A classic blues lyric is, "Before you accuse me, take a look at yourself."
Whenever Democrats argue that Bush Administration policies favor the rich at the expense of the poor, Republicans accuse Dems of waging class warfare . It's a classic defensive ploy -- accuse when you're the guilty party.
President Bush attributes the growth of the U.S. economy to his economic policies. As a consequence, he's asking for a new round of tax cuts for the rich. The Republican-controlled Congress is ready to pass these, and reduce benefits for the poor, when the House and Senate reconvene. It's GOP class warfare.
An enduring image of 2005 was that of the stranded residents of New Orleans, mostly poor and black, who were desperately asking for help -- left behind in the evacuation of their city. This past year, millions of Americans were also left behind due to the policies of the Bush Administration.
While the economy is growing, Economist Paul Krugman observed, in his December 5th New York Times Column, that real median household income fell for the fifth year in a row . Journalist Joshua Holland reports , "there are 5 million more Americans living in poverty today than there were four years ago."
Average Americans understand that while Bush claims the economy is improving, it's not affecting them. A recent Gallup Poll found that 61 percent of respondents felt that the economy was "fair" or "poor;" 56 percent felt that it was getting worse. According to polls, the economy is typically citizens' biggest concern. Nonetheless, when Democrats, such as John Edwards, try to talk about the growing economic divide -- Two Americas -- Republicans accuse them of waging class warfare.
The problem, of course, is that it's Republicans, not Democrats, who are waging class warfare. By not going on the offensive, not talking about the growing divide between the rich and everyone else, Dems are taking an important issue off the table. They are denying the reality that their constituents deal with every day. By doing this, they are robbing the progressive movement of the energy that comes from defending a basic liberal value -- fairness. Equal opportunity for all citizens.
There are three reasons why it is vital for Democrats to talk about the class warfare being waged by Republicans. The first is that it is profoundly undemocratic. At the heart of the American ethos is the notion that all citizens deserve a basic standard of living that will enable them to rise above the vicissitudes of daily existence and participate in the democratic process. This is the origin of our ideal of fairness -- the idea that by guaranteeing basic human rights we will also ensure government "by the people, of the people, and for the people." The U.S. can't be an effective democracy if a huge number of citizens are forced to spend most of their time struggling to keep their heads above water.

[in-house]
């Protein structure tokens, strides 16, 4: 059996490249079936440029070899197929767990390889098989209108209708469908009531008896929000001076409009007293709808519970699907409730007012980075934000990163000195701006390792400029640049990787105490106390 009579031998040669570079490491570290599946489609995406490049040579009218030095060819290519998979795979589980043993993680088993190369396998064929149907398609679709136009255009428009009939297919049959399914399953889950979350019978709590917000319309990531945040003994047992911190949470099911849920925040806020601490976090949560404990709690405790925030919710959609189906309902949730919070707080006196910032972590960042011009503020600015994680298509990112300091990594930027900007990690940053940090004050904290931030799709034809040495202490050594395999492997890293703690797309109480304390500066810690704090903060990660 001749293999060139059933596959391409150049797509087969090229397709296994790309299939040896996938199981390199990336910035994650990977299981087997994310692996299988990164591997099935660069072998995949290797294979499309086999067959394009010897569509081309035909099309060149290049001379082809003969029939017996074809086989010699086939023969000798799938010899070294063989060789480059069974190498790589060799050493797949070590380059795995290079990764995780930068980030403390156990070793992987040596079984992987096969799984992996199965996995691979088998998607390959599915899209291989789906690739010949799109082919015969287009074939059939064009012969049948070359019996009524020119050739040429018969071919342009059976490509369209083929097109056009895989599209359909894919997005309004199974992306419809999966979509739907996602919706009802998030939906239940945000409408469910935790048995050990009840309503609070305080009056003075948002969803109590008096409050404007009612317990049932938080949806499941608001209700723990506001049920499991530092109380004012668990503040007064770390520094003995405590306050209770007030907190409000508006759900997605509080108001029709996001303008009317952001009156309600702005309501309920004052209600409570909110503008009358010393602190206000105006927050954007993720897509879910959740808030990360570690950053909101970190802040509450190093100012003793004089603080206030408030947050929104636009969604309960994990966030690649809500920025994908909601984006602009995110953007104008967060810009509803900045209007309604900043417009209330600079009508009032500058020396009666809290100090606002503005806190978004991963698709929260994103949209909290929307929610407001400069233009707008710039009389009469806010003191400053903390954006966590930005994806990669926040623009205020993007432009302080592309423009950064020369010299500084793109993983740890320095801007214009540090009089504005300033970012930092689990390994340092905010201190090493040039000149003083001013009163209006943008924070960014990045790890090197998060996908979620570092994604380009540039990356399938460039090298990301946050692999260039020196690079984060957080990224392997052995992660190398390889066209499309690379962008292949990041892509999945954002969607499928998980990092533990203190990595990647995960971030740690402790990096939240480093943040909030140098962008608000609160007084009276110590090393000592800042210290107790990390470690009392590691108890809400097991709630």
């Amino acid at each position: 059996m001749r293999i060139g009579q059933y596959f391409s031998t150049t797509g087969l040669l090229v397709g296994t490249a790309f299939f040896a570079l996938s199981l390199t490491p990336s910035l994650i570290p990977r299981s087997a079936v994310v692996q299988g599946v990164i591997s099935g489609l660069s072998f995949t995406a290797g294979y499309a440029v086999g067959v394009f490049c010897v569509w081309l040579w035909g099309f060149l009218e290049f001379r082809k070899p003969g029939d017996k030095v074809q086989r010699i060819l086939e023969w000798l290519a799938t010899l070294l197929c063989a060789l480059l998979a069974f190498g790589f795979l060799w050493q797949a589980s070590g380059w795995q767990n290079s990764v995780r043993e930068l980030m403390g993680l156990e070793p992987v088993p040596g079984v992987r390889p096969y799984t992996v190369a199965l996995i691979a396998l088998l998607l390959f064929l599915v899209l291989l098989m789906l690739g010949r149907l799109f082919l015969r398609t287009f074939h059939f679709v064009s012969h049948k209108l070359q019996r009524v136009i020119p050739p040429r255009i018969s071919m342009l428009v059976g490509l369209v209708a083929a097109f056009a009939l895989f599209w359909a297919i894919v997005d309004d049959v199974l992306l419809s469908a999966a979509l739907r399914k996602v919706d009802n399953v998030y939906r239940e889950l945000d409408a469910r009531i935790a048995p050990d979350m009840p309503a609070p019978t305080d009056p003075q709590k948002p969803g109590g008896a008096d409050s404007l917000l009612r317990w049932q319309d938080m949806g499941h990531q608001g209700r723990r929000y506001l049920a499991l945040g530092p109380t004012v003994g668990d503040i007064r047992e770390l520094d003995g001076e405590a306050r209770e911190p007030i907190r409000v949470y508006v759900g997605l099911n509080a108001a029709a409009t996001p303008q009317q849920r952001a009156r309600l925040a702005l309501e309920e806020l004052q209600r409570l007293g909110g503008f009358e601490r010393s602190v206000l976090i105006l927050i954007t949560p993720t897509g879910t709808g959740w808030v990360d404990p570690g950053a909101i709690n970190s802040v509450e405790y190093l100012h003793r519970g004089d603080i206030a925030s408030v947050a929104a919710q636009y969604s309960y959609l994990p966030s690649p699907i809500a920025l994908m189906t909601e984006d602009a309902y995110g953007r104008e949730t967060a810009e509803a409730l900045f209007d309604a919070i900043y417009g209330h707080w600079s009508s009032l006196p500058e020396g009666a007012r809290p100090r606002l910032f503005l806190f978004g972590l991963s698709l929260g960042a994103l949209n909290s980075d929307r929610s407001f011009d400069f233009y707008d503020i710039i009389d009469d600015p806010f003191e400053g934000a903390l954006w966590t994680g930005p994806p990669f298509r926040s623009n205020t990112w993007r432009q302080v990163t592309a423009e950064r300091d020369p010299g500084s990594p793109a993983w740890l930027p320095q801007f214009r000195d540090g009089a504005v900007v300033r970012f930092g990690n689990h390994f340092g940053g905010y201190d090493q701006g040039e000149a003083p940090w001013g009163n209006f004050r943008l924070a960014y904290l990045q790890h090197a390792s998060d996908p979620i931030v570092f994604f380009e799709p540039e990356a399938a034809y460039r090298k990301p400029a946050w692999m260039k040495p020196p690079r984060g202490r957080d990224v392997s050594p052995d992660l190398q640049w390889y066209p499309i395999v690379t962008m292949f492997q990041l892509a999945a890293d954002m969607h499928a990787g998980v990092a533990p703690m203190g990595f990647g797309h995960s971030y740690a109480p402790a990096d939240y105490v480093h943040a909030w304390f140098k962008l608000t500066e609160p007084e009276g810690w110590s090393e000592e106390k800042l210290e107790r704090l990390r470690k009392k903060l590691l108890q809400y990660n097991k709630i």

The second problem with the Bush class-warfare policies is that they hurt our economy. The perverse reality is that the Bush Administration is bad for business. Their policies are breeding monopoly capitalism, fostering the creation of cartels, sole-source contracts, and other anti-competitive devices. They are destroying small businesses along with the idea of the "level-playing field," which is a key element of the American myth of meritocracy -- an important spur to innovation. And, the Bush Administration is starving the American infrastructure; failing to provide for health-care, education, transportation and the other services that a vital economy needs.
The third problem with the Bush attack on the middle and lower classes is that it is immoral. It flies in the face of Christian ethics. This is a crucial point because George Bush is a self-defined "Christian" President in a country where 85 percent of the electorate identifies as Christians. Nonetheless, Bush Administration policies disregard Jesus' teachings that we are to care for one another -- "I am my brother's keeper and my sister's keeper." They break the "golden rule."
For all these reasons, in 2006 Democrats must go on the offensive and play the class warfare card. They should characterize the Republicans as demeaning the very traditional values they claim to defend. As advocating programs and policies that are un-democratic, that separates Americans rather than bringing us together. That leaves more and more citizens behind.
In this new initiative, Dems should do two things. First, they must not be afraid to use class warfare. They must seize this phrase from the Rove propaganda machine and throw it in the face of the GOP. Every Democratic Congressman and Senator should charge that the Administration's elitist programs are destroying the foundations of democracy.
Second, the Democrats should designate John Edwards as the spokesperson for their offensive against the Bush policies. The 2004 Vice-Presidential candidate understands the class-warfare issue and his "two Americas" theme resonated with voters.
A hallmark of the Orwellian mind control practiced by the Bush Administration is to repeat a lie over and over until the public accepts it as the truth. The Bush propaganda machine has usurped the phrase "class warfare." Democrats must take it back and begin telling the truth about the treachery of this Presidency.